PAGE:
Contractors say meters installed to city specifications; oppose Jackson water manager’s stop work order

A water meter box at a home along Jefferson Street is several inches above the ground.
A water meter box at a home along Jefferson Street is several inches above the ground.(WLBT)
Published: Jan. 11, 2023 at 4:03 PM CST
Email This Link
Share on Pinterest
Share on LinkedIn

JACKSON, Miss. (WLBT) - A contractor is firing back at claims that a number of water meters were improperly installed, weeks after Jackson’s third-party water manager issued a stop work order on the installation project.

In December, Interim Third-Party Manager Ted Henifin ordered Sustainability Partners to stop work on a project designed to install some 50,000 residential meters across the city, saying that many of the meter boxes are not flush with the ground.

“They stick up way too high in most people’s yards,” he said. “So, my point was they need to get them back to where they should be, which is flush.”

Officials with Sustainability Partners contend the devices were installed correctly based on the level of the city’s existing water service lines, and that all of the meters now in use were signed off on by the city.

“That’s part of the contract,” said SP Chief Operating Officer and General Counsel Adam Cain. “They’re using the meters as part of the sign-off,”

Under terms of its contract with the city, SP would put up the initial cost to replace the meters. Once the meters are in use, the city pays a monthly fee for each device. The agreement states that before any device can be activated, Jackson must give SP a “certificate of acceptance.”

City must issue a certificate of acceptance prior to using meters after they've been installed.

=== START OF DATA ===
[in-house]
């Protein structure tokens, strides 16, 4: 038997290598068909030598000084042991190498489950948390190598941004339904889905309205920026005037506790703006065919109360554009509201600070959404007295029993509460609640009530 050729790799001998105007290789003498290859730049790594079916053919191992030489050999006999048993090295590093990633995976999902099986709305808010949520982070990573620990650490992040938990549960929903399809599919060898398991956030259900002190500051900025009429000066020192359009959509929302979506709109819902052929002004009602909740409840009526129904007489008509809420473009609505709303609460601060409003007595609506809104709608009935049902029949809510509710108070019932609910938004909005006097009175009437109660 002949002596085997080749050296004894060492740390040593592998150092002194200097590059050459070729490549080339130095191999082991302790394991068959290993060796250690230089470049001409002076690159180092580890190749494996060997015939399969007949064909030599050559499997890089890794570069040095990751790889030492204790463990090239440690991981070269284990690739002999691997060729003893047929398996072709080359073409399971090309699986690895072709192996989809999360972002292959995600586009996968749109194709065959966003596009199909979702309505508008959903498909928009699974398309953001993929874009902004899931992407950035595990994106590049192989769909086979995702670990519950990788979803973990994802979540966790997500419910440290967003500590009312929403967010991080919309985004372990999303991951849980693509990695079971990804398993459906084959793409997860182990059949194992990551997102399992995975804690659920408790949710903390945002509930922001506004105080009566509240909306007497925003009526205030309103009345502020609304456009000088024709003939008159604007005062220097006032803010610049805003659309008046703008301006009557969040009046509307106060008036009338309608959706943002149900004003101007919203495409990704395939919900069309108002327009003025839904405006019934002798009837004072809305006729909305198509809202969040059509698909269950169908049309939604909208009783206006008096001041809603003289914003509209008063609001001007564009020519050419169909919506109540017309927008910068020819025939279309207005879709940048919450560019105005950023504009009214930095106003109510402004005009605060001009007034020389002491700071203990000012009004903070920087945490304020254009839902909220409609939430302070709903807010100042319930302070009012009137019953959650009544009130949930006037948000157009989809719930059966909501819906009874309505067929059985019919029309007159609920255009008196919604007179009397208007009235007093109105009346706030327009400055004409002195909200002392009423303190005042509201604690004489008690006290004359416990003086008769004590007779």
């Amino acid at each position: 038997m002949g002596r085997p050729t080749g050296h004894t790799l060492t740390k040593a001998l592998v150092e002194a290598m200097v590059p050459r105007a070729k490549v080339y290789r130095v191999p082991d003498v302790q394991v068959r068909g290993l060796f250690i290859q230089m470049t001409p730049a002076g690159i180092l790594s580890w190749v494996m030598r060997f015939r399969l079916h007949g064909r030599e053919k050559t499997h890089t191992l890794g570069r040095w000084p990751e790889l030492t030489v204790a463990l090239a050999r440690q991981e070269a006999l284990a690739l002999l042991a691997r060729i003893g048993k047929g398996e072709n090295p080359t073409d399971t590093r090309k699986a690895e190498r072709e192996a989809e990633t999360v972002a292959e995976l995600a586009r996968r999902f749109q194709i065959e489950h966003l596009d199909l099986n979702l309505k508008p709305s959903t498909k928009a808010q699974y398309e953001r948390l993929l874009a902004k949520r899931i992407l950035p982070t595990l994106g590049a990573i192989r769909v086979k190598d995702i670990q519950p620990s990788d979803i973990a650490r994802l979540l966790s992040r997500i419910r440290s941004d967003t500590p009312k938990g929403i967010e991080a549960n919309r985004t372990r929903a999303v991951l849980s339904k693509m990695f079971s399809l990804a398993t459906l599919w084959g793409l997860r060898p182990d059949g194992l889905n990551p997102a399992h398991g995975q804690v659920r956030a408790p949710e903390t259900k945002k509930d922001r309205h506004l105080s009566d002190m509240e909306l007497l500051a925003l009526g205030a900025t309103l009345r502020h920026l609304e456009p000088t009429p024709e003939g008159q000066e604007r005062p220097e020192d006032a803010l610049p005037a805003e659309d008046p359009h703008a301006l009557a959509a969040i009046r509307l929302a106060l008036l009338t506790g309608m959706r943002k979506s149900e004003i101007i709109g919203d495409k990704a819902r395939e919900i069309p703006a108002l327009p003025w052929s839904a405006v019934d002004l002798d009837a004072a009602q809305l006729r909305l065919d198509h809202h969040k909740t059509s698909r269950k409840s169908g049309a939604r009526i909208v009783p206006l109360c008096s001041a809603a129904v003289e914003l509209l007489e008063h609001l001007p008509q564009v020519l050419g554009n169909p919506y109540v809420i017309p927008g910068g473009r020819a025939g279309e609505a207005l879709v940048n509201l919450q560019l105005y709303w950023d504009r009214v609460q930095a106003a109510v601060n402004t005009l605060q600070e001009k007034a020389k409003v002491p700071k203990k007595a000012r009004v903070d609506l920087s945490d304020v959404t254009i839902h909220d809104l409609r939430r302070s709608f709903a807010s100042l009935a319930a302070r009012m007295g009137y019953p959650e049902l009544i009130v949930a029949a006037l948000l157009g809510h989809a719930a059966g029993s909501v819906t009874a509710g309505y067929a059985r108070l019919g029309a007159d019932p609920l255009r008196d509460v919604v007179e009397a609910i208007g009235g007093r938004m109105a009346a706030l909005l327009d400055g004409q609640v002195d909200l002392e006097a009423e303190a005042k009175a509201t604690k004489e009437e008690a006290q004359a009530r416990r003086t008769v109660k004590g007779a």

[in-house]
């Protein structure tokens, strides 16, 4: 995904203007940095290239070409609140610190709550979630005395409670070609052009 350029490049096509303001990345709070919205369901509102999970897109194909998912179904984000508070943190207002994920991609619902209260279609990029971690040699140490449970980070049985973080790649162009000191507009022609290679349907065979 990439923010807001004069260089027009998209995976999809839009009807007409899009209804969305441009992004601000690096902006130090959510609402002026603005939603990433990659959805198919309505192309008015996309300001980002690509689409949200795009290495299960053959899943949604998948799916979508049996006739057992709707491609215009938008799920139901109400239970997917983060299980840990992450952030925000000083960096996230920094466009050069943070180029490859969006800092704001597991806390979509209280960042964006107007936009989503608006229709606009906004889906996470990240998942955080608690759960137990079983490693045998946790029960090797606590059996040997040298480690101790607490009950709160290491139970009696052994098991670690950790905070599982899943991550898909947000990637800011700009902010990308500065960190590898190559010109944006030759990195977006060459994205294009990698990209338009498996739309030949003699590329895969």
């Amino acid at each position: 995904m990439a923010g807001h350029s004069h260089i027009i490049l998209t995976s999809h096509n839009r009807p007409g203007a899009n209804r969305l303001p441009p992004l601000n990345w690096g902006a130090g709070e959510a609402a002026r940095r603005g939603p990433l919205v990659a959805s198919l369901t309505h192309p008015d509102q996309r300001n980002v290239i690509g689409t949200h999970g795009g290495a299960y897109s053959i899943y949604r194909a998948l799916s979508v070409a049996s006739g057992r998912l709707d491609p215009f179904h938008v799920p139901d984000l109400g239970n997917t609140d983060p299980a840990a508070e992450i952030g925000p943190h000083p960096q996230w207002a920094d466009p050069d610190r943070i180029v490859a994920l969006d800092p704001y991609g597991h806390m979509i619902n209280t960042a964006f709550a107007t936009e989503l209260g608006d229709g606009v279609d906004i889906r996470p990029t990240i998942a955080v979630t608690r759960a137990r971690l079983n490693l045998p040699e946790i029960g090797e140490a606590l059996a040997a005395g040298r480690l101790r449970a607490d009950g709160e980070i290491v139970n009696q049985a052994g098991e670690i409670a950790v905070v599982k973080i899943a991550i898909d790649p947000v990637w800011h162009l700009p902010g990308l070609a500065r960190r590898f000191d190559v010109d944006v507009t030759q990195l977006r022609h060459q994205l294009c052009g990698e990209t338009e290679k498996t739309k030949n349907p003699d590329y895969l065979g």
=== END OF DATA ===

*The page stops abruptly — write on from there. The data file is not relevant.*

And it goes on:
City must issue a certificate of acceptance prior to using meters after they've been installed.(WLBT)

3 On Your Side has filed an open record request for a copy of those certificates of acceptance and is waiting for a response.

Meanwhile, Cain says the meter boxes are not flush, in large part, due to the placement of Jackson’s water service lines. To lower the boxes, the service lines would have to be lowered, something that would cost Jackson more money and more work.

Jackson entered into a “master utility service agreement” with Sustainability Partners in November 2020 to help the city procure and replace the commercial meters installed as part of the Siemens contract.

The following May, the agreement was expanded to allow SP to replace water meters for the entire city system. SP brought on a subcontractor to install the devices.

To date, about 30,000 residential meters have been replaced.

Sustainability Partners contract excerpt spells out terms of meter installation.
Sustainability Partners contract excerpt spells out terms of meter installation.(WLBT)

It’s unclear how many of those meters have to be reworked. It’s also not clear who would be responsible for covering costs associated with the retooling efforts.

Henifin says the contractor would be responsible. “They recognize this is on them to take care of,” he said. “It’s between them and their installing contractor to figure out how to fix it. And I’m still waiting on a plan on how they’re going to do it.”

Officials with Sustainability Partners wouldn’t say whether they agreed with Henifin’s sentiments. “I don’t know why the meters would need to be reinstalled,” Cain said, referring to the meter boxes.